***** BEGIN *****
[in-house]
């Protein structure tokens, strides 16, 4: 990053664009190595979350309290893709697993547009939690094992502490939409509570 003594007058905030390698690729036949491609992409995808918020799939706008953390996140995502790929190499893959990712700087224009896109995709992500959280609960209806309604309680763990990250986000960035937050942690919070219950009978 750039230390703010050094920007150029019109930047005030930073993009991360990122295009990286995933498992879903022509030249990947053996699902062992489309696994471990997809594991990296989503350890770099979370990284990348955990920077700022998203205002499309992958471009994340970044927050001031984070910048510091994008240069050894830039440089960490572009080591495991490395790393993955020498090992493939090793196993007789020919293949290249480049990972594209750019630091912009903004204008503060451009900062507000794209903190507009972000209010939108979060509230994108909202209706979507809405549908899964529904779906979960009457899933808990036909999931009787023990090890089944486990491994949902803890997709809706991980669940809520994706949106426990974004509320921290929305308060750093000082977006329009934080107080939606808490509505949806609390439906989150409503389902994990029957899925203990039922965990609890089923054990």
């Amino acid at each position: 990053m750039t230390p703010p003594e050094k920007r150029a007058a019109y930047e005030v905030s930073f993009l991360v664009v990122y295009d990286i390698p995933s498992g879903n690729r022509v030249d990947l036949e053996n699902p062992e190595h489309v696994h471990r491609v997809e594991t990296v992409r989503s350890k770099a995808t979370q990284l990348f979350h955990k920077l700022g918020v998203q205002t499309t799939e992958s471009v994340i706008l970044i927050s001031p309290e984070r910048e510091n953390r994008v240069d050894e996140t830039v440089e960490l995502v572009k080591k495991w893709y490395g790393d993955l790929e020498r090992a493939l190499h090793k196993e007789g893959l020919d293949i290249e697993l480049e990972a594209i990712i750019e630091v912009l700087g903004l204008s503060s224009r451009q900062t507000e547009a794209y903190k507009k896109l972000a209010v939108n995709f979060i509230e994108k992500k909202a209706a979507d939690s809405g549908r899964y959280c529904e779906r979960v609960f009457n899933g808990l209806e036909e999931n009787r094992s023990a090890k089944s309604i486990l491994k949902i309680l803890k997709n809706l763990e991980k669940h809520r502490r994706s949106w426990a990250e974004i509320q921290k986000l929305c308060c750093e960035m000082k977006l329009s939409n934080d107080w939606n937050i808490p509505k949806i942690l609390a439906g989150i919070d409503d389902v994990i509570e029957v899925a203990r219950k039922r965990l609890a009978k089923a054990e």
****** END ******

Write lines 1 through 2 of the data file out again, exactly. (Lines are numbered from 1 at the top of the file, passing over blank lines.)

[in-house]
């Protein structure tokens, strides 16, 4: 990053664009190595979350309290893709697993547009939690094992502490939409509570 003594007058905030390698690729036949491609992409995808918020799939706008953390996140995502790929190499893959990712700087224009896109995709992500959280609960209806309604309680763990990250986000960035937050942690919070219950009978 750039230390703010050094920007150029019109930047005030930073993009991360990122295009990286995933498992879903022509030249990947053996699902062992489309696994471990997809594991990296989503350890770099979370990284990348955990920077700022998203205002499309992958471009994340970044927050001031984070910048510091994008240069050894830039440089960490572009080591495991490395790393993955020498090992493939090793196993007789020919293949290249480049990972594209750019630091912009903004204008503060451009900062507000794209903190507009972000209010939108979060509230994108909202209706979507809405549908899964529904779906979960009457899933808990036909999931009787023990090890089944486990491994949902803890997709809706991980669940809520994706949106426990974004509320921290929305308060750093000082977006329009934080107080939606808490509505949806609390439906989150409503389902994990029957899925203990039922965990609890089923054990």